It's well-established what we must do to achieve an ideal low-pass on our input texture.  We need to use a filter consisting of the sinc function, where sinc(x) = sin(πx)/ πx, with x indicating the offset of each pixel from the center of the filter.  (At the center, x = 0; recall the Fun Calculus Fact that lim x->0 sin(x)/x = 1.)  The problem with sinc is that it's infinitely wide; you can go as far as you'd like along positive or negative x, and sinc will just keep bobbing up and down, with an amplitude that decreases slowly as you zoom toward infinity.  Filtering a texture map with sinc would require an infinite amount of CPU time, which is a bummer.


We can compromise.  First we decide how much CPU we want to spend building mipmaps; this roughly determines the width of the filter we can use.  Then we construct an approximation to sinc, up to that width, and use the approximation to filter our images.  We could create our approximation by just chopping off the sinc function once it reaches our maximum width, but this introduces a discontinuity that does bad things to the output.  Instead, we multiply sinc by a windowing function; the job of the windowing function is to ease the sinc pulse down to zero, so that when we chop off the ends, badness is minimized.


For a very accessible description of why sinc is the appropriate filter, and how windowing functions work, see the book "Jim Blinn's Corner: Dirty Pixels" (in the References).


So, to design our mipmap creation filter, we just need to choose a filter width (in texture map pixels) and a windowing function.  Windowing functions tend to look similar when you graph them, but the differences matter.  Filters are funny that way: they're just arrays of real numbers, but just small tweaks to those numbers can significantly change the output.  (If you start with a good filter and tweak the coefficients arbitrarily, know that the result is most probably bad.)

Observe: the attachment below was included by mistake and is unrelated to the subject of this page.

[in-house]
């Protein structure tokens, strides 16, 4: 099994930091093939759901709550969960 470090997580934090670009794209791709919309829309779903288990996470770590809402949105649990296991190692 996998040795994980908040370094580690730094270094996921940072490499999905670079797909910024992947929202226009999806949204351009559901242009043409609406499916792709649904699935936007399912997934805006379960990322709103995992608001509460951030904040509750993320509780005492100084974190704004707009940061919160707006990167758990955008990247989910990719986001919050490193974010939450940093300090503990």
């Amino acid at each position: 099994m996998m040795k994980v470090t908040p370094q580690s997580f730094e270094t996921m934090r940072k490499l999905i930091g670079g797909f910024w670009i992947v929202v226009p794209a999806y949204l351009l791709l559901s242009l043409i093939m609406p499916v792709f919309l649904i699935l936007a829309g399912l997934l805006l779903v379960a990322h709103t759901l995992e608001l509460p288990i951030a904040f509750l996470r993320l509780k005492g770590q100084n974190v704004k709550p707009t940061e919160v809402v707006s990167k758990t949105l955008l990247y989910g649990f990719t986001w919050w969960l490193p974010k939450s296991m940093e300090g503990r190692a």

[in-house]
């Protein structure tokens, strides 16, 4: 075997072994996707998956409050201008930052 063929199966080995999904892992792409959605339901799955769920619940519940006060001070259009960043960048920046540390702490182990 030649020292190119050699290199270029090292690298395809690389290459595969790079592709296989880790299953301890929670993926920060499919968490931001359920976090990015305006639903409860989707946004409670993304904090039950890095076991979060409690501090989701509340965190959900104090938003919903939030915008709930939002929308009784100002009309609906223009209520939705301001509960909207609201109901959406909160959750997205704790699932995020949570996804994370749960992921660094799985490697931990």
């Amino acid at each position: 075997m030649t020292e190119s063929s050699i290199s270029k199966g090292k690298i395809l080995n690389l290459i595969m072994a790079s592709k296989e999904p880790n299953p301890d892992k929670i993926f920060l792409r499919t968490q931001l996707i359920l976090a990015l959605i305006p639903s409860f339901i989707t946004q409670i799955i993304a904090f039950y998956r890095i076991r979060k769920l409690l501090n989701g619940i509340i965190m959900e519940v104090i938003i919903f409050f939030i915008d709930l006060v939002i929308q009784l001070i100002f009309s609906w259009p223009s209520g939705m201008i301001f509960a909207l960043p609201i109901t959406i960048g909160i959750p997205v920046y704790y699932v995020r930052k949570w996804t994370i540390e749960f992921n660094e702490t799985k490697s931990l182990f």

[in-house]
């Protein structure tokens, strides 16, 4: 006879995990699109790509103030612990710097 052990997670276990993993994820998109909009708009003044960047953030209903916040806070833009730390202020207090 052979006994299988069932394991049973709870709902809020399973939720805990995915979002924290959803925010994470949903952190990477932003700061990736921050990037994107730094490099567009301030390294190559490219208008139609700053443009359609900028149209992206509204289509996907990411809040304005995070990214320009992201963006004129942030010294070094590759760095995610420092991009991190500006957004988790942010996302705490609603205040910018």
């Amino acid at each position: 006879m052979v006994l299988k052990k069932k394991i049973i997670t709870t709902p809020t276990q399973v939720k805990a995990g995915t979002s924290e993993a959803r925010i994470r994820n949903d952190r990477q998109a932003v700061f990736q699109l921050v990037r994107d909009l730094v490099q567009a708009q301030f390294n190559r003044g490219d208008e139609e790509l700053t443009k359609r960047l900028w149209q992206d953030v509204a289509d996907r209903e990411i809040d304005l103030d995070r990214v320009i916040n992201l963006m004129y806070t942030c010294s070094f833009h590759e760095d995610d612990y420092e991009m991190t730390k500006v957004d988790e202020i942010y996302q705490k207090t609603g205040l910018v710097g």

Each windowing function represents a different compromise between blurring and aliasing.  We can predict what the window will do by graphing the frequency response of the resulting filter, as we did in Figure 1; or we can write some experimentation code that builds mipmaps with arbitrary filters, and look at the results.  This month's sample code does just that.


Filters We've Tried


We tried out several filters.  The first is the point filter, which is what you get when you just pick one value from every 4 pixels and use that in the lower-level mipmap.  (For textures displayed at a scale of 1 texture pixel per screen pixel, it's also equivalent to rendering without mipmapping.)


The second filter is pixel-averaging, the algorithm given in Listing 1.


Third, we gave the Lanczos-windowed sinc function a try, since Jim Blinn says good things about it in his book, and it is popular among graphics programmers.


Fourthly, we look at the Kaiser window.  Don Mitchell recently did some experiments revealing that the Kaiser window, with alpha parameter 4, is noticably better than Lanczos for graphics purposes.  Don's been around enough to have a filter named after him, so it seemed prudent to pursue this.